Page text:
With the Congress of Berlin in 1878, Northern Thrace was incorporated into the semi-autonomous Ottoman province of Eastern Rumelia, which united with Bulgaria in 1885. The rest of Thrace was divided among Bulgaria, Greece and Turkey at the beginning of the 20th century, following the Balkan Wars, World War I and the Greco-Turkish War. In Summer 1934, up to 10.000 Jews were maltreated, bereaved and then forced to quit the region (see 1934 Thrace pogroms).
Today, Thracian is a geographical term used in Greece, Turkey and Bulgaria.
- Orpheus was, in Ancient Greek mythology, the chief representative of the art of song and playing the lyre.
- Protagoras was a Greek philosopher from Abdera, Thrace (c. 490–420 BC.) An expert in rhetorics and subjects connected to virtue and political life, often regarded as the first sophist. He is known primarily for three claims: (1) that man is the measure of all things, often interpreted as a sort of moral relativism, (2) that he could make the "worse (or weaker) argument appear the better (or stronger)" (see Sophism), and (3) that one could not tell if the gods existed or not (see Agnosticism).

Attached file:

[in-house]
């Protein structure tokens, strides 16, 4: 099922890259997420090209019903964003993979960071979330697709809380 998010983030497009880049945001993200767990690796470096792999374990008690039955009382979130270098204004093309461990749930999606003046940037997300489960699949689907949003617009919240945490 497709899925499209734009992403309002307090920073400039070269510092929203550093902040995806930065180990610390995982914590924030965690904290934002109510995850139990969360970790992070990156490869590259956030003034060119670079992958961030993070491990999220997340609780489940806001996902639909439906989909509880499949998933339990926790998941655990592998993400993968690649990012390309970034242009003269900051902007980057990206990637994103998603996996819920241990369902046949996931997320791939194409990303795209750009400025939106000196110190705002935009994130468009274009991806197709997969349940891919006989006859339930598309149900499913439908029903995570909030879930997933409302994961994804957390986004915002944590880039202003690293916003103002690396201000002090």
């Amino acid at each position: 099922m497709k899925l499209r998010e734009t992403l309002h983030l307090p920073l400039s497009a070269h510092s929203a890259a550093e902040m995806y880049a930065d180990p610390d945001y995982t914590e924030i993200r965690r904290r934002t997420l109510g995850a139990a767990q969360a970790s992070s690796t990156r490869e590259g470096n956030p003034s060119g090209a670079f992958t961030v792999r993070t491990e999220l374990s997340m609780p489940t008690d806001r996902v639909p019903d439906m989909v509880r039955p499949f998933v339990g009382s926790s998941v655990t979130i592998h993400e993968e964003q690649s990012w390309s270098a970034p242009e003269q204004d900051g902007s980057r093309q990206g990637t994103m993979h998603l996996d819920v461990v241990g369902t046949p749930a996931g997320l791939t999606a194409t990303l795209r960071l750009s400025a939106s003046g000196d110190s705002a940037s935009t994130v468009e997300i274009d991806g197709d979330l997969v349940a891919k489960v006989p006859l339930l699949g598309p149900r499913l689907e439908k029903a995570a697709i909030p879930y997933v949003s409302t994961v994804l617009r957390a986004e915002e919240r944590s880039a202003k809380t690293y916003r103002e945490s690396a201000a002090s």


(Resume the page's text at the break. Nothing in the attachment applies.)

- Herodicus was a Greek physician of the fifth century BC who is considered the founder of sports medicine. He is believed to have been one of Hippocrates' tutors.
- Democritus was a Greek philosopher and mathematician from Abdera, Thrace (c. 460–370 BC.) His main contribution is the atomic theory, the belief that all matter is made up of various imperishable indivisible elements which he called atoms.